So, it’s no surprise then that Bloomberg rates the Israeli economy to be the third most stable in the world with only Hong Kong and South Korea ranking as more stable.

BDS: Does it stand for Boost, Develop, Strengthen?

BDS: Does it stand for Boost, Develop, Strengthen?

Of course, the BDSers will continue to trumpet their successes. Apparently, they managed to get some football player to declare he was boycotting Israel. However, in the grown-up world, this gesture politics counts for nothing in the long run. Most economic experts (such as this one and this one) agree that the BDS campaign is having little or no effect on the Israeli economy. Indeed, even in the cultural and entertainment sphere, the BDSers are clearly flagging with a “veritable airlift of artists […] on its way to Israel”. And if even Haaretz is saying it, you know it must be true.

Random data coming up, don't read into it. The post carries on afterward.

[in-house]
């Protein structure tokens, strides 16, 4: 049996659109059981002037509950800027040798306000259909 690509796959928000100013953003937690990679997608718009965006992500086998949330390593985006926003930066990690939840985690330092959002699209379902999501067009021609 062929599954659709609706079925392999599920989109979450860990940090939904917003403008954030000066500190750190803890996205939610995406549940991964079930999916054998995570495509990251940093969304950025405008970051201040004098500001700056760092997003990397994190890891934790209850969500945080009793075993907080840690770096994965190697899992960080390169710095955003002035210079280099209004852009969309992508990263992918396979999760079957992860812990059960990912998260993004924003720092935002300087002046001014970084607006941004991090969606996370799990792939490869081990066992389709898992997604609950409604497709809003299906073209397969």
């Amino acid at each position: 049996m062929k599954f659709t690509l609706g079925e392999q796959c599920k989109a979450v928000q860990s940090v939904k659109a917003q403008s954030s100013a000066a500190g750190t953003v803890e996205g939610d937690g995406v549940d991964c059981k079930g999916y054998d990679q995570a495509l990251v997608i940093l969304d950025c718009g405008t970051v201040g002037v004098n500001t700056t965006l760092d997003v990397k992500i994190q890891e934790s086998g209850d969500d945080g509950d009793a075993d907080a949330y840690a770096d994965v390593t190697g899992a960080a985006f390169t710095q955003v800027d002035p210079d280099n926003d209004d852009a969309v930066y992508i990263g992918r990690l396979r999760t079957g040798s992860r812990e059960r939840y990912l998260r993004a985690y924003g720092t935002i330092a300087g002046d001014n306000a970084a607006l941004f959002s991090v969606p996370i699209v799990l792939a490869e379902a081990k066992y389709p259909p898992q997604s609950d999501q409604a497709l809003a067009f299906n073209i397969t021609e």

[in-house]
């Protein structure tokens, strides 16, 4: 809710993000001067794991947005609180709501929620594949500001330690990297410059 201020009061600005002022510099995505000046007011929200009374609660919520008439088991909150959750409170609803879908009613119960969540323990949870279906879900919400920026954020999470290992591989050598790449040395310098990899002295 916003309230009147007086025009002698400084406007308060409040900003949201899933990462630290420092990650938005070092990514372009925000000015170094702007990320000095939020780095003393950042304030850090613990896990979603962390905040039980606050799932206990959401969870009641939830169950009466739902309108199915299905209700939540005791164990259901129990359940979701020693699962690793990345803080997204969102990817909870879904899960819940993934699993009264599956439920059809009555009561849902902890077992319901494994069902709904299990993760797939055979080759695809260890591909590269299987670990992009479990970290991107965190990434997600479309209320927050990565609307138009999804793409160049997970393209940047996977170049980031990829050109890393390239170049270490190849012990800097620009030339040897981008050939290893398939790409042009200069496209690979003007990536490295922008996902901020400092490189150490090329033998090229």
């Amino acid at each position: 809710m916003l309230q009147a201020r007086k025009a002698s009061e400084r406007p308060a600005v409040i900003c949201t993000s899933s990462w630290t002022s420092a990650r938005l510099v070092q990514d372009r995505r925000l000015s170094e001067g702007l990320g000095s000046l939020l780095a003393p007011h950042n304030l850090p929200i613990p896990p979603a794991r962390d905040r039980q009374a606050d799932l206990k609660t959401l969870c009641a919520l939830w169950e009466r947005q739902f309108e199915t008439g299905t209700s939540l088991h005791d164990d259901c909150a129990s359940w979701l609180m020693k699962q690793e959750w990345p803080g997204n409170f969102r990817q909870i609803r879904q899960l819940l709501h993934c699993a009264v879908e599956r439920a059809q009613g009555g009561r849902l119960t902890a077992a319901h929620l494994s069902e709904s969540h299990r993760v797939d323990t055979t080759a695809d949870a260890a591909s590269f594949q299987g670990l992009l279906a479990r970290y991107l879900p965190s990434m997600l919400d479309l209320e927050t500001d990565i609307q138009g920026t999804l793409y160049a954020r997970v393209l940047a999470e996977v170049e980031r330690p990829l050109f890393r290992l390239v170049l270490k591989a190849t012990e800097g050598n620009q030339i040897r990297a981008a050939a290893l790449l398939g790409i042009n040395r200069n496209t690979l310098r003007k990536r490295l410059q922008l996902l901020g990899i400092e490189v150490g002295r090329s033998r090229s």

The title of this article is, of course, meant in a humorous and rhetorical way but Israel’s peers will look enviously at the country’s vital statistics and wonder how and when this much-vaunted BDS effect is supposed to strike. As the above graph shows, Israel has been economically outperforming other wealthy, developed countries every year since this anti-Israeli campaign started. Bear also in mind that Israel is operating in a very hostile part of the world. Unlike most European countries, it doesn’t have wealthy, friendly neighbours with whom it can trade. No – in order to trade, Israel must seek partners that are thousands of kilometres away, and this makes its economic performance all the more remarkable.